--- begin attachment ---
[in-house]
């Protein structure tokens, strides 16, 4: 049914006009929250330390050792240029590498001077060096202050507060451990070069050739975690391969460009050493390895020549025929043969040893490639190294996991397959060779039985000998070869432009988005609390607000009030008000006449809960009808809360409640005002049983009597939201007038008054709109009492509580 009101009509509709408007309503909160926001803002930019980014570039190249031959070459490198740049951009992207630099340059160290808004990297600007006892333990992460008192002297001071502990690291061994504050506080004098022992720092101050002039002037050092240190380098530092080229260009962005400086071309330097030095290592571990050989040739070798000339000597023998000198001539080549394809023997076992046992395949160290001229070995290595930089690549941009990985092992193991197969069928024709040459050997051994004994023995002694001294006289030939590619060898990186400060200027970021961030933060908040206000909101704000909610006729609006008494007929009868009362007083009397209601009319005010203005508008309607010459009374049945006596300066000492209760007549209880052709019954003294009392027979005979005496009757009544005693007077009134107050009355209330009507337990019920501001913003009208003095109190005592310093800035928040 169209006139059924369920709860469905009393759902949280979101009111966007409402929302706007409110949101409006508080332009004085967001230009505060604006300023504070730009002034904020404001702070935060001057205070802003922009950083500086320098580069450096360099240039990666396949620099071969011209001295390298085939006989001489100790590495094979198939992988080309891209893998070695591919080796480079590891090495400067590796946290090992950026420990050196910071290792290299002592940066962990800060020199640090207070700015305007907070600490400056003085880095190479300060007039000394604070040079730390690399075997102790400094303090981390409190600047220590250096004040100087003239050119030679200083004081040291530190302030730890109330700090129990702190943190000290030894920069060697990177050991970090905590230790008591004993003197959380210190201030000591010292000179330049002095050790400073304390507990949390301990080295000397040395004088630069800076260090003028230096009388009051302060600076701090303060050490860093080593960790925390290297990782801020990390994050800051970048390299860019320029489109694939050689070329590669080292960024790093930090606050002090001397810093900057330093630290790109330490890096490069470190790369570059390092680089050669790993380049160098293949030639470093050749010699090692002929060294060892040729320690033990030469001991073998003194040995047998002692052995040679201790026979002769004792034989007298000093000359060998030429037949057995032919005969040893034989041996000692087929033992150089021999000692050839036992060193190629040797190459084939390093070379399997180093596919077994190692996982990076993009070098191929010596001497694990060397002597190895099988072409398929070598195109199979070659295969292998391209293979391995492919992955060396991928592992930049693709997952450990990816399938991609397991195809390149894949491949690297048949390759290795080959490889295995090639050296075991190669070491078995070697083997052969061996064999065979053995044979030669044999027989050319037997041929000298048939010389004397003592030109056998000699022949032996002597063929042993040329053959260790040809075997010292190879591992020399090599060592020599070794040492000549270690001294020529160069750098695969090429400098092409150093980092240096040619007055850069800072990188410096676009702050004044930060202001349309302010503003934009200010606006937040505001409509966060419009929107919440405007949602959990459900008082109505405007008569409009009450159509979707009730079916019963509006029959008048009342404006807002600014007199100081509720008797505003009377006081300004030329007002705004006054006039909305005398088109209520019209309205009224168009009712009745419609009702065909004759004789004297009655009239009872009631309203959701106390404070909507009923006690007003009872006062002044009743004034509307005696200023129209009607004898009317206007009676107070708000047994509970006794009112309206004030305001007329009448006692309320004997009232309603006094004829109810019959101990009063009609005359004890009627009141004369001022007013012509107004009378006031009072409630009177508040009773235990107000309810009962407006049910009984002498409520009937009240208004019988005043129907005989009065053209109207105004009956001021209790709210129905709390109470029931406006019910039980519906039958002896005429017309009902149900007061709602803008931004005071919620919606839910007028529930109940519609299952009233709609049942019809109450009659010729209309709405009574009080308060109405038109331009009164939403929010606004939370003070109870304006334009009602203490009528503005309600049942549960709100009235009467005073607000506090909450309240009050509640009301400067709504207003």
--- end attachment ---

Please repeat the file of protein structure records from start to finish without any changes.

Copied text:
[in-house]
């Protein structure tokens, strides 16, 4: 049914006009929250330390050792240029590498001077060096202050507060451990070069050739975690391969460009050493390895020549025929043969040893490639190294996991397959060779039985000998070869432009988005609390607000009030008000006449809960009808809360409640005002049983009597939201007038008054709109009492509580 009101009509509709408007309503909160926001803002930019980014570039190249031959070459490198740049951009992207630099340059160290808004990297600007006892333990992460008192002297001071502990690291061994504050506080004098022992720092101050002039002037050092240190380098530092080229260009962005400086071309330097030095290592571990050989040739070798000339000597023998000198001539080549394809023997076992046992395949160290001229070995290595930089690549941009990985092992193991197969069928024709040459050997051994004994023995002694001294006289030939590619060898990186400060200027970021961030933060908040206000909101704000909610006729609006008494007929009868009362007083009397209601009319005010203005508008309607010459009374049945006596300066000492209760007549209880052709019954003294009392027979005979005496009757009544005693007077009134107050009355209330009507337990019920501001913003009208003095109190005592310093800035928040 169209006139059924369920709860469905009393759902949280979101009111966007409402929302706007409110949101409006508080332009004085967001230009505060604006300023504070730009002034904020404001702070935060001057205070802003922009950083500086320098580069450096360099240039990666396949620099071969011209001295390298085939006989001489100790590495094979198939992988080309891209893998070695591919080796480079590891090495400067590796946290090992950026420990050196910071290792290299002592940066962990800060020199640090207070700015305007907070600490400056003085880095190479300060007039000394604070040079730390690399075997102790400094303090981390409190600047220590250096004040100087003239050119030679200083004081040291530190302030730890109330700090129990702190943190000290030894920069060697990177050991970090905590230790008591004993003197959380210190201030000591010292000179330049002095050790400073304390507990949390301990080295000397040395004088630069800076260090003028230096009388009051302060600076701090303060050490860093080593960790925390290297990782801020990390994050800051970048390299860019320029489109694939050689070329590669080292960024790093930090606050002090001397810093900057330093630290790109330490890096490069470190790369570059390092680089050669790993380049160098293949030639470093050749010699090692002929060294060892040729320690033990030469001991073998003194040995047998002692052995040679201790026979002769004792034989007298000093000359060998030429037949057995032919005969040893034989041996000692087929033992150089021999000692050839036992060193190629040797190459084939390093070379399997180093596919077994190692996982990076993009070098191929010596001497694990060397002597190895099988072409398929070598195109199979070659295969292998391209293979391995492919992955060396991928592992930049693709997952450990990816399938991609397991195809390149894949491949690297048949390759290795080959490889295995090639050296075991190669070491078995070697083997052969061996064999065979053995044979030669044999027989050319037997041929000298048939010389004397003592030109056998000699022949032996002597063929042993040329053959260790040809075997010292190879591992020399090599060592020599070794040492000549270690001294020529160069750098695969090429400098092409150093980092240096040619007055850069800072990188410096676009702050004044930060202001349309302010503003934009200010606006937040505001409509966060419009929107919440405007949602959990459900008082109505405007008569409009009450159509979707009730079916019963509006029959008048009342404006807002600014007199100081509720008797505003009377006081300004030329007002705004006054006039909305005398088109209520019209309205009224168009009712009745419609009702065909004759004789004297009655009239009872009631309203959701106390404070909507009923006690007003009872006062002044009743004034509307005696200023129209009607004898009317206007009676107070708000047994509970006794009112309206004030305001007329009448006692309320004997009232309603006094004829109810019959101990009063009609005359004890009627009141004369001022007013012509107004009378006031009072409630009177508040009773235990107000309810009962407006049910009984002498409520009937009240208004019988005043129907005989009065053209109207105004009956001021209790709210129905709390109470029931406006019910039980519906039958002896005429017309009902149900007061709602803008931004005071919620919606839910007028529930109940519609299952009233709609049942019809109450009659010729209309709405009574009080308060109405038109331009009164939403929010606004939370003070109870304006334009009602203490009528503005309600049942549960709100009235009467005073607000506090909450309240009050509640009301400067709504207003």